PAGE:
The Fruits of Occupation: Iraq Five Years Later
As Muslims living in the West, it is only natural to feel helpless and confused about the exact nature of the events taking place in Iraq. Let us not forget that as we sat here idly, the enemies of humanity were successful in perpetuating attacks on the Ahlul Bayt. In Sammara, the Askariyain shrine, the resting place of our 10th and 11th Imams (peace be upon them) was bombed.Imam Ali (peace be upon him) has said: "Two parties are required in order to bring about oppression. One is the oppressor and the other is the one who accepts oppression. Oppression cannot be one sided. An oppressor cannot perform oppression in the air. Oppression is like a piece of iron which is formed by the striking of the hammer of the oppressor upon the anvil of the oppressed."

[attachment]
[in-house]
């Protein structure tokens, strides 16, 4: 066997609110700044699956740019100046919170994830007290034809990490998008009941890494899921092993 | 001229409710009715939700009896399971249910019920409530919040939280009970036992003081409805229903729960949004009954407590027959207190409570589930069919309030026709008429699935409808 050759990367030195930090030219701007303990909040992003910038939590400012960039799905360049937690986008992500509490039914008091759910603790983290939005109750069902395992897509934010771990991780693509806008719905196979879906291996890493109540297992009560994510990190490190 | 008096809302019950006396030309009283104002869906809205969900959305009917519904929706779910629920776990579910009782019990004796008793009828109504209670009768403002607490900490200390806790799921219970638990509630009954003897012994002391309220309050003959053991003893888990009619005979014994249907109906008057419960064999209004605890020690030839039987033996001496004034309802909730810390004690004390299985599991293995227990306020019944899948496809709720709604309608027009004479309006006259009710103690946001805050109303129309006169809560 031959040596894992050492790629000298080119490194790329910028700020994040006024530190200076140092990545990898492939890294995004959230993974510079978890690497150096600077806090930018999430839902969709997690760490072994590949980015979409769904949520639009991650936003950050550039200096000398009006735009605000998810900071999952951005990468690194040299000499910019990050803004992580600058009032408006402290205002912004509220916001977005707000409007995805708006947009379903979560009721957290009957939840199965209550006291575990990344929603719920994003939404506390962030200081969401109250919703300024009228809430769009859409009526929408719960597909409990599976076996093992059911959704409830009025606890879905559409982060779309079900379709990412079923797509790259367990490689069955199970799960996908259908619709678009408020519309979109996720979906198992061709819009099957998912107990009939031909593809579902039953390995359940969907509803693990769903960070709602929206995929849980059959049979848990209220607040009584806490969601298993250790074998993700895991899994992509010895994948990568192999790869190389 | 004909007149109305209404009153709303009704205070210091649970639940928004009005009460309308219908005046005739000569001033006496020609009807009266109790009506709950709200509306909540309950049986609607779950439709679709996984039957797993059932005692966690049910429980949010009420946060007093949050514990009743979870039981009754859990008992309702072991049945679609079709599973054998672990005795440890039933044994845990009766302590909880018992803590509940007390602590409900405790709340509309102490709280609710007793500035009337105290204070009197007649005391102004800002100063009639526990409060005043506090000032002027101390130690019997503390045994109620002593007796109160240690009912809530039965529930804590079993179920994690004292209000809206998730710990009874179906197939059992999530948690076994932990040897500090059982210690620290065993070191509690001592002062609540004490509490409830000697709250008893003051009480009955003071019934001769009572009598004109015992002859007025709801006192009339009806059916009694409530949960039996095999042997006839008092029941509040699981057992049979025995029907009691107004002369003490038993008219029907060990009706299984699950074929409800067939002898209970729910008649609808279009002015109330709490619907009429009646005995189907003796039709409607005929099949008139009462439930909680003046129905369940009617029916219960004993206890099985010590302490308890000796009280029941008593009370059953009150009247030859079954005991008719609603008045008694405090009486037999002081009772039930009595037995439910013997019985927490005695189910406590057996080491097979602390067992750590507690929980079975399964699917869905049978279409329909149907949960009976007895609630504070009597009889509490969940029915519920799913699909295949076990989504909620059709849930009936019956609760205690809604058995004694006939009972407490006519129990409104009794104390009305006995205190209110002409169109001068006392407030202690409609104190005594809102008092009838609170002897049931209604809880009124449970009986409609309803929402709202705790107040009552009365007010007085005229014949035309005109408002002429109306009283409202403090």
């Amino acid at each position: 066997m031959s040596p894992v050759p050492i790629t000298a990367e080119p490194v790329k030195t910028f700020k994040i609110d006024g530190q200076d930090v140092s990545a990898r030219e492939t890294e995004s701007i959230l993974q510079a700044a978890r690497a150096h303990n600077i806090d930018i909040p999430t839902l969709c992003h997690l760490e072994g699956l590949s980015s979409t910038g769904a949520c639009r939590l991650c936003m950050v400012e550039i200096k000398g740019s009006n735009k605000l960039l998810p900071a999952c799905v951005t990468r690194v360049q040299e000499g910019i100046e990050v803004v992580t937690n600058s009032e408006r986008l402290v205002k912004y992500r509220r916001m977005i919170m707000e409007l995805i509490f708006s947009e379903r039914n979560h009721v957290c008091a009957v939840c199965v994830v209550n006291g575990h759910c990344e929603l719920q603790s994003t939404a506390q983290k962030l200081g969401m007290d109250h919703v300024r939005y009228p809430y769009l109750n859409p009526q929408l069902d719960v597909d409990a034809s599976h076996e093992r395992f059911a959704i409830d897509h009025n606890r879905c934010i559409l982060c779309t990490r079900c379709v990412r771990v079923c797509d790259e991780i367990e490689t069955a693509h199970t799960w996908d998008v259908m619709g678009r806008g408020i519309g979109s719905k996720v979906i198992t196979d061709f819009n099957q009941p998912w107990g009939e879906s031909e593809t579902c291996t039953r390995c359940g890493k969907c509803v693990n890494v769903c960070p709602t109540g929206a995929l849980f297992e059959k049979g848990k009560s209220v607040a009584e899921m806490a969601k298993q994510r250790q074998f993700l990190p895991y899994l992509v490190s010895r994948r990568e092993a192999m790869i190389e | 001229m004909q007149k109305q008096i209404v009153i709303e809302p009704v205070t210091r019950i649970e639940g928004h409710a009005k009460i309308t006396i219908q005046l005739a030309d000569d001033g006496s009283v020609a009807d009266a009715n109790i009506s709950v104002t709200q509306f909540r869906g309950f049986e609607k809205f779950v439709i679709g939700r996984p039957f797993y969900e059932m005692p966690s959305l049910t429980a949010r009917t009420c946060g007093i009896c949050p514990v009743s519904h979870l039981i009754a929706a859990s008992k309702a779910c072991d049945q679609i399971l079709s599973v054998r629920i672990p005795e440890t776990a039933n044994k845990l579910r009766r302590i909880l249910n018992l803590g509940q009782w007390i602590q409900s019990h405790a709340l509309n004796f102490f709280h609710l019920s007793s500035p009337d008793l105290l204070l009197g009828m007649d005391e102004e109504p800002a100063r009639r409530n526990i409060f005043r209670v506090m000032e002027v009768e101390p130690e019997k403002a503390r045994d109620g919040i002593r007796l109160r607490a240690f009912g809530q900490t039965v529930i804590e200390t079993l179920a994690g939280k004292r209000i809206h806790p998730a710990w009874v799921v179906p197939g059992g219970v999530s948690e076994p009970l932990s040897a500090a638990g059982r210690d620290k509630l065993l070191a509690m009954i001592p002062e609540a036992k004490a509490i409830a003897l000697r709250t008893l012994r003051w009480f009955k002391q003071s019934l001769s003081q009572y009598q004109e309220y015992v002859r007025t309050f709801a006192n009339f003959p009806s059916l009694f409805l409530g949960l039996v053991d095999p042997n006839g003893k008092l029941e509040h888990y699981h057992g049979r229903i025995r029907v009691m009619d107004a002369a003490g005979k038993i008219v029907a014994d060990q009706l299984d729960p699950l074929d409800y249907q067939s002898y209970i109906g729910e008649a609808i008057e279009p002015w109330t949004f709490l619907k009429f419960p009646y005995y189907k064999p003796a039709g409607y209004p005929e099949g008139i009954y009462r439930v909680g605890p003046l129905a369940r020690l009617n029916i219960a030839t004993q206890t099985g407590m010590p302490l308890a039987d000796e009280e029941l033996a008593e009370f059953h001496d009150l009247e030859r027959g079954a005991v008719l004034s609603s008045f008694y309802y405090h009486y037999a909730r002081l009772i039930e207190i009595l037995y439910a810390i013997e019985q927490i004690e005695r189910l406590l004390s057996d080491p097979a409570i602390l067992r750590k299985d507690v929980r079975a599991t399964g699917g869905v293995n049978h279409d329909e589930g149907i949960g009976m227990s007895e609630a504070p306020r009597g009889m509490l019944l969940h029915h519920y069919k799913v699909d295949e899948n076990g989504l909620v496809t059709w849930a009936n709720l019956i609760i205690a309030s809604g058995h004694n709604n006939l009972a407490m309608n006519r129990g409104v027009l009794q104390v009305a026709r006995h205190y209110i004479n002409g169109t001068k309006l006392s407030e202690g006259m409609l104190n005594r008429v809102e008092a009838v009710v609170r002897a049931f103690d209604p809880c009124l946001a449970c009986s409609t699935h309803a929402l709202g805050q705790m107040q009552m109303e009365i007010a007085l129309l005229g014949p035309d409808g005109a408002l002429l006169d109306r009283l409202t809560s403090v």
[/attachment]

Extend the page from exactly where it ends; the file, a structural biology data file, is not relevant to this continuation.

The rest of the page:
The occupation of Iraq has caused the death of an estimated 654,965 Iraqis, according to a study conducted in 2006 by The Lancet, a British medical journal. The study is now two years old, and the total number of deaths is likely well over a million, with at least another million displaced as refugees in neighboring countries. Five years into the war, we find that working under the occupation has yielded no security, no improvement of quality of life, and no hope for Iraq. Even with the purest of intentions, working under an occupation has been a recipe for disaster. While there are those who make the argument that if Iraqis don't work with the occupying powers then mass slaughter will be in the streets of Iraq, the reality of the matter is that there is already mass slaughter today. A foreign occupation force will always have their own interests to protect and value, which is why the Iraqi people see their national interests have yet to be protected.